On July 27th, 2017, I attended a public session of the Mahwah Town Council. These were the ground rules: no mention of religion and no mention of the Eruv. The claim was seemingly simple – the meeting is about ordinances and enforcement, not antisemitism or Eruvs, so there is no reason to permit comments that may reflect poorly on the Township.
Mahwah’s Council through their lawyer stated that not only council members, but even members of the public, were not permitted to utter such comments. Regardless of whether an issue was one of public concern or related to items on the agenda, mentioning such topics as religion, the Eruv, a letter received by the Bergen County Prosecutor and several others, was verboten.
When questioned as to why this policy was created, Nylema Nabbie, Mahwah’s attorney from the law firm of Gittleman, Muhlstock & Chewcaske, LLP stated: “I do not want a situation where I sit here and I allow comments to come in to create a record that can then be used against this body in a subsequent litigation. That is the purpose of restricting comments.”
This was a horrible, most-uncivic display. NJ Rev Stat § 10:4-12(7)(a) (2016) states “a municipal governing body… shall be required to set aside a portion of every meeting of the municipal governing body…, the length of the portion to be determined by the municipal governing body…, for public comment on any governmental… issue that a member of the public feels may be of concern to the residents of the municipality….”.
The purpose of public comment being mandated at public meetings is for the public to be able speak. To silence members of the public is wrong.
Sadly, even comments unrelated to religion were silenced. One of the speakers was Sami Steigmann, who tried to offer some perspective on the comments he heard that evening:
“Good evening, my name is Sam Steigmann. To understand my position, you will have to understand my background. I am a Holocaust survivor, subjected to medical experiments. My parents and I lived through and survived the darkest period of time in human history. I have known persecution, antisemitism not only in the war, but afterward…” (the video can be seen here starting at 8:45)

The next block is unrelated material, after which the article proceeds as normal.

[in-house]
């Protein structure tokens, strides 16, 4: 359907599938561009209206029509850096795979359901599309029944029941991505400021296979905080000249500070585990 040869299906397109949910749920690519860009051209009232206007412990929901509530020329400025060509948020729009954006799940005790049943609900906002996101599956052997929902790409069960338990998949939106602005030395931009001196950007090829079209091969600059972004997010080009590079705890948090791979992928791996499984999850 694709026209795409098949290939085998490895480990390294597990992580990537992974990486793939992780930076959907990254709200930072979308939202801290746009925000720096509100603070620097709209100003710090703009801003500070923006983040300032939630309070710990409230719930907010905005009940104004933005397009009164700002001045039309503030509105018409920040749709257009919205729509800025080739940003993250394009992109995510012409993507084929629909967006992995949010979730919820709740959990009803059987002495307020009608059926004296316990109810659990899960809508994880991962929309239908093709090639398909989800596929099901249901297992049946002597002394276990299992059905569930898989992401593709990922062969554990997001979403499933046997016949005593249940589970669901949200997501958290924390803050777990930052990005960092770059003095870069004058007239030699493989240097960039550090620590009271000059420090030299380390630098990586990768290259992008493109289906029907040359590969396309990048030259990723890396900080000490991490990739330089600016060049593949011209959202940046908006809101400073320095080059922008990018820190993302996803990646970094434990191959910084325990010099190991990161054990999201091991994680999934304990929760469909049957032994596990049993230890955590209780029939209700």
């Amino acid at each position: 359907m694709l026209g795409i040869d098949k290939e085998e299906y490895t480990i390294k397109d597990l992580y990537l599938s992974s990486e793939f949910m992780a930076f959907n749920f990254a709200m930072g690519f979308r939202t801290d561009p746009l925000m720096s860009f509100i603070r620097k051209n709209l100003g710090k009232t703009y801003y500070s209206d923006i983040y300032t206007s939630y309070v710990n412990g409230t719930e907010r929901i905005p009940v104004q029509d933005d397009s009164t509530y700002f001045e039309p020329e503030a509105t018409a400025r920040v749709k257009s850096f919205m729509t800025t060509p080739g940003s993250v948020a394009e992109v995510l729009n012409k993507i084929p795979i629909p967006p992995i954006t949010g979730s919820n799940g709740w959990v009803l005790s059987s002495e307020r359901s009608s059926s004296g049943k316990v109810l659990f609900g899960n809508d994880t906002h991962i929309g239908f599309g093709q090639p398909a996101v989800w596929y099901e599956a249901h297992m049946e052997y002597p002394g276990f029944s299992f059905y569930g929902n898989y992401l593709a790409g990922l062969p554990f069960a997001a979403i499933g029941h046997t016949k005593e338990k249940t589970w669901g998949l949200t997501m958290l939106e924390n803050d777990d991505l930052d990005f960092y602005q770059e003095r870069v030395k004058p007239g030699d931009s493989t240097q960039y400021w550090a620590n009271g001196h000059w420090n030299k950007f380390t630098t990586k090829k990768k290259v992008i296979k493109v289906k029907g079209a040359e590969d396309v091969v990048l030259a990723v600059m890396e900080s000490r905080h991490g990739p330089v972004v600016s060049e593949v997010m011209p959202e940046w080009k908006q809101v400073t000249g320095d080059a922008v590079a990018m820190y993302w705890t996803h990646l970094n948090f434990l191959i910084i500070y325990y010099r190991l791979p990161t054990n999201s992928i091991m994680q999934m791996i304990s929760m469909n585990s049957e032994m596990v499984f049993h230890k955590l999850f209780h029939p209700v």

That’s as far as he was able to get until the first interruption of jeers and hissing. After these words were uttered, the township attorney and Council President, Robert Hernamsen stopped him several times and would not permit his testimony to continue.
Leaving aside NJ Rev Stat § 10:4-12(7)(a) (2016) , this was a sham. Hours of comments were permitted which tangentially touched on topics such as alleged complaints Jews were offering to buy up houses in cash to depress housing prices, that bus loads of Jews were arriving in parks preventing residents from utilizing them and that the sign ordinance application must be enforced against the Eruv on telephone poles. Of course, those comments were permitted as they didn’t technically mention “Jews” or the “Eruv”, despite a very clear subtext.
UPDATE: On August 8th, I received a response from the Clerk of Mahwah regarding the following request:
Dear Clerk Coviello and Chief Batelli,
At the Township meeting of July 28th, numerous individuals referred to an unnamed person allegedly knocking on doors of residences within the township requesting to purchase a house for cash.
Please provide, pursuant to OPRA, any reports or documents in your possession regarding any such complaints that were made to police or township officials.
The response reads:
“In checking with the Police Chief, I have been advised the Police Department’s Database was checked for documents specific to your OPRA Request. The time period used was January 1, 2017 to date. The Police Department has not located any records specific to your OPRA Request.”
How did we get here?
The timeline leading up to this meeting lays the facts out:
Starting around April, a month after community leaders were condemning a swastika found spray-painted in a township Country Club, some residents were making complaints that they couldn’t use community parks because Jews were swarming.
Comments in private Facebook groups complaining about Jews in the parks requested local representatives to act.
Here’s some of the posts residents have sent me: